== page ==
Szechuan peppers - I can't feel my face!

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EliseT
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2007/04/05 04:31:48 (permalink)

Szechuan peppers - I can't feel my face!




My report on Szechuan peppers...

Sometimes, while out wandering in the bars and clubs of Los Angeles, you might hear rumors about a Chinese restaurant whose food makes your face go numb. You might eavesdrop on whispered conversations about a secret chicken dish that makes you hallucinate. In a certain area of Monterey Park, it is rumored, they cook with an illegal pepper that possesses drug-like qualities. My friends have all attested to the numbing and blissful effects of this chicken dish. Even my husband, Bob, has made the trek on the Monterey Park version of the Marrakesh Express. Last night I finally coerced our friend, Jason, into taking us out for hallucinogenic chicken.

I did a little research, and discovered that the magical Szechuan peppers (huajiao), are the dried berries of the Prickly Ash. They were banned because of a bacteria that could endanger California's citrus crops, not because of any narcotic properties (the ban has since been lifted). Which is actually kind of disappointing. It is exciting to think that you are sampling something secret and forbidden. So if anyone hears about any opium-laced dumplings, give me a call.

There are a handful of restaurants along Garfield Avenue that cook with the huajiao pepper, and each one seems to have its devotees. Last night Jason took us to Heath and Gina's fave, Chung King. With only 8 tables and minimal decor, the little restaurant looks deceptively like a greasy spoon. Chung King resembles one of the $1 Chinese Food places that populate America's strip malls. But do not be fooled - this is not your local strip mall. just a few miles from home, you are deep within another culture.

After placing your order, you head to the back of the restaurant to a glass deli counter full of exotic delights. I eyed the tripe, but nobody else seemed interested. I find I sometimes want to eat something daring just to test myself, and I actually have no interest in it at all. Each cold plate comes with three selections. Bob did not seem very decisive, so I ordered the pig ear, dried beef, and pickled long beans.

I selected a slice of pig's ear. It was very different than the pig's ear I had eaten in France, which was a big, chewy mass of cartilege. This was thinly sliced, steaked with ribbons of fat, and lightly pickled in a combination of spices, including most recognizably star anise and hot chile. The fat melted deliciously on my tongue like gelatin, but then my mouth caught on fire. It was like napalm. The fat coated your mouth, trapping the hot chili with it, so it was impossible to douse the flames.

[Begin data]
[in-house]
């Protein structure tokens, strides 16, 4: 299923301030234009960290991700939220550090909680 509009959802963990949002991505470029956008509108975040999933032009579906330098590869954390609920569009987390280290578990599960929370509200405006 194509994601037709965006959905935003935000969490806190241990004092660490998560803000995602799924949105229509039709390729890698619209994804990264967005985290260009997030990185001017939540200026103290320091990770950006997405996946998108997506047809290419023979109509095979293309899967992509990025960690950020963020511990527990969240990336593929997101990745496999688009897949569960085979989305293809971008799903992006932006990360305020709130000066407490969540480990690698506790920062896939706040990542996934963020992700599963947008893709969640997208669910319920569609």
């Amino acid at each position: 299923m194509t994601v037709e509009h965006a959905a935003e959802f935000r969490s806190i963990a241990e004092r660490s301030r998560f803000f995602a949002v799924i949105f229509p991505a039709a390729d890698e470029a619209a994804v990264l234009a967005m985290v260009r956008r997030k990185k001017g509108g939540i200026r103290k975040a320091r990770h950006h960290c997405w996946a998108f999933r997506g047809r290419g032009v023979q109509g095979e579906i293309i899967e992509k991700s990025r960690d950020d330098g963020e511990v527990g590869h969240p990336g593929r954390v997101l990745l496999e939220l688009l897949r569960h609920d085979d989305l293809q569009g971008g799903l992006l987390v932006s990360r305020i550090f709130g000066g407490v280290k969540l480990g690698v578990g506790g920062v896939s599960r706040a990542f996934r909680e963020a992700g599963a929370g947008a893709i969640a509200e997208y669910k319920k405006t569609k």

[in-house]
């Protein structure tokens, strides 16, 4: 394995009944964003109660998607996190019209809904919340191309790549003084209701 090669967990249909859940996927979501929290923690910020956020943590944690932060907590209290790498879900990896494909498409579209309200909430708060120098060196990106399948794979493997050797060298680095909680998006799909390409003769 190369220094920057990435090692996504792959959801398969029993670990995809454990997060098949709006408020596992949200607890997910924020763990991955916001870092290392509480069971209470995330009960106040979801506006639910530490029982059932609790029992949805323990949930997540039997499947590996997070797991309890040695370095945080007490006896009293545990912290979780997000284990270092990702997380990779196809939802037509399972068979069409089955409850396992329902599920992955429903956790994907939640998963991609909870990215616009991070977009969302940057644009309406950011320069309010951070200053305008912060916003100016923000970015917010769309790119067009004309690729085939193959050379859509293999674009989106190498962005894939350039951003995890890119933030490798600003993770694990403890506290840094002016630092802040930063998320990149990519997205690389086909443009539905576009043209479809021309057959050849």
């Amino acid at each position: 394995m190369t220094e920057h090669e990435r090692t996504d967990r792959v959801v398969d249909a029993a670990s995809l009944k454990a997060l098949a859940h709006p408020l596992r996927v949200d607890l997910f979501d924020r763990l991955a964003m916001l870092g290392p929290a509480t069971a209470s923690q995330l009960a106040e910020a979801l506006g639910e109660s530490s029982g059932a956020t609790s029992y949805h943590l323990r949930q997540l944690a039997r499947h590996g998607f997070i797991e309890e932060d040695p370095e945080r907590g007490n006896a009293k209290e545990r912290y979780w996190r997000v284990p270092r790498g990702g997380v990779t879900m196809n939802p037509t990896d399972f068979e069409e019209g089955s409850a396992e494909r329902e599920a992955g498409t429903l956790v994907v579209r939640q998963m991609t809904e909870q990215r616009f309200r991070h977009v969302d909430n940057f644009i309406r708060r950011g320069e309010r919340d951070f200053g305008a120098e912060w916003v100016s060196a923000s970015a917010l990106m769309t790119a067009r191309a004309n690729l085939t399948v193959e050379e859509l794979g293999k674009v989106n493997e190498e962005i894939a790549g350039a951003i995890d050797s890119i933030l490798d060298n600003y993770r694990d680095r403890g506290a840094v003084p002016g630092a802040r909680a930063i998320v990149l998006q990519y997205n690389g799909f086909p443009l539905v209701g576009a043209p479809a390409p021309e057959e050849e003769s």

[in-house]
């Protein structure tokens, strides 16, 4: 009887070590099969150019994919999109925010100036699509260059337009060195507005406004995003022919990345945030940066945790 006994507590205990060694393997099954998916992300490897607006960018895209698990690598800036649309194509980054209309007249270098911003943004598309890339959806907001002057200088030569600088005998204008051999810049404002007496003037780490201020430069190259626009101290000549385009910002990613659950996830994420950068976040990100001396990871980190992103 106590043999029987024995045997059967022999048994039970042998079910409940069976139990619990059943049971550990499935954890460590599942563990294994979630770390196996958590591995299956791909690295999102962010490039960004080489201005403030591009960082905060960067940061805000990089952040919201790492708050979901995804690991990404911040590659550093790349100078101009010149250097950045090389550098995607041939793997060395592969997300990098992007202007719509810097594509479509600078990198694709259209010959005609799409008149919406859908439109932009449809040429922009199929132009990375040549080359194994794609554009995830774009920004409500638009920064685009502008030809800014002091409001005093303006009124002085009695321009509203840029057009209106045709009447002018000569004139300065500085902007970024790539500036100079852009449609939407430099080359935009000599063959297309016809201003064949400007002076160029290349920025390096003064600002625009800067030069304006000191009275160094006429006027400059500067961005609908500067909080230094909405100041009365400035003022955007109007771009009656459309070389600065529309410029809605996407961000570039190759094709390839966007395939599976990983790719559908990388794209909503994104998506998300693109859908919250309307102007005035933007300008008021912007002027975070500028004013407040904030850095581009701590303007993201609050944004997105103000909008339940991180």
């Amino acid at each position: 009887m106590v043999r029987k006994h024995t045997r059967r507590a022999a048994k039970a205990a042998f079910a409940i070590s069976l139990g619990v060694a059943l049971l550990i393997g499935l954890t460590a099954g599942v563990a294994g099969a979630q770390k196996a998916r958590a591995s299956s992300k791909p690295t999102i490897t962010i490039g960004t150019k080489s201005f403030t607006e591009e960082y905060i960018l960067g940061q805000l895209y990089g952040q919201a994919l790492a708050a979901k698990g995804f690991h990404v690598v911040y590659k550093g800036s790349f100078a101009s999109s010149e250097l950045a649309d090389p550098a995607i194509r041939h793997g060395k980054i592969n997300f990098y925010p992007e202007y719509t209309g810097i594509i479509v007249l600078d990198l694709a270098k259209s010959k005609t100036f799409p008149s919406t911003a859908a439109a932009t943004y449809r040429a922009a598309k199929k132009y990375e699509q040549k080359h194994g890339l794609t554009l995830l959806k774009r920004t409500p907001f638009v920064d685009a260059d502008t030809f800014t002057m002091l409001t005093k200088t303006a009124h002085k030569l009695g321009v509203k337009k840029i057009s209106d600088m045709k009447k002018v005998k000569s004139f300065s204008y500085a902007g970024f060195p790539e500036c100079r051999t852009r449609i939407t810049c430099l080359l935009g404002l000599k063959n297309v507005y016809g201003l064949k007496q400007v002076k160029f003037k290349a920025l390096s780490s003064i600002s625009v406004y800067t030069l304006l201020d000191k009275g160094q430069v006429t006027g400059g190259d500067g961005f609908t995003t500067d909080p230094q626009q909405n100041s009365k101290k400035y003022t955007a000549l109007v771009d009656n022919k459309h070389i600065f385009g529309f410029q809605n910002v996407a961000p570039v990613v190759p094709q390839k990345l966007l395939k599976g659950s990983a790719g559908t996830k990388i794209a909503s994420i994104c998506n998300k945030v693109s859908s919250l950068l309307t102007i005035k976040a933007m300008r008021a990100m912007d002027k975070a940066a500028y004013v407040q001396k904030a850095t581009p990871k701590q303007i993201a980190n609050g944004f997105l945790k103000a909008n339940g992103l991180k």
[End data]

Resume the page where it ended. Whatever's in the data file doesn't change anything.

The dried beef was like thick strips of beef jerky, extremely salty, but one of the least spicy items on the menu. I should have noticed the crushed Szechuan peppers coating the sides. My lips started tingling, parasthenia was setting in. This combination of elements is known as Ma La, literally "numb heat". My mouth had the strangest sensation of numbness, and then I felt my throat swell. I feared my throat would close up and I would be unable to breathe, so I pushed aside the cold platter.

The Delicious Smelled Beef was delicious, the meat so tender it seemed like it didn't even have any "grain" to it at all. I really liked the grub-looking slices of bamboo shoot. But it was painfully hot, even with my mouth already numb.

The hot pot beef and fish was homey and comforting. The fish, which we guessed was some type of cod, was tender and perfectly cooked. But again, super-hot-spicy! The best dish on the menu was the chicken, fried to perfection without a trace of greasiness. But this was the dish famous for those peppers, and after one paranoid suffocating episode, I didn't want to overdo it.

Jason asked the owner to bring some of the peppers out for me to look at, and she returned with a scant few in a white bowl. To see how strong they were, I pretended like I was going to down them like a shot of whiskey. I could tell by the way everyone freaked out and grabbed for the bowl, then laughed, relieved, that they really were not fooling around. She waited for me to photograph them, then stood there until I handed them back, and whisked them back to the kitchen. So they are either very expensive and dear, or very dangerous. The waitress came up to expound on the wonder of the peppers. She and Jason talked for awhile, then strangely, he started rubbing her forearm. He interpreted, "She said that Szechuan is cold and humid, so they have to eat this pepper to clean out all of the toxins. She said that is why girls from Szechuan province have the softest skin in the world, which is why I had to see for myself."

There was much discussion between us as to whether or not the huajiao pepper was making us high. I definitely felt lightheaded and strange. That reaction could be attributed to the insane amount of hot chiles we had consumed, or even the culture shock of being in such a new environment. There was definitely an anaesthetic effect. It was compared to cocaine and mild psychedelics.



Has anyone else had this face-numbing experience? What did you think?


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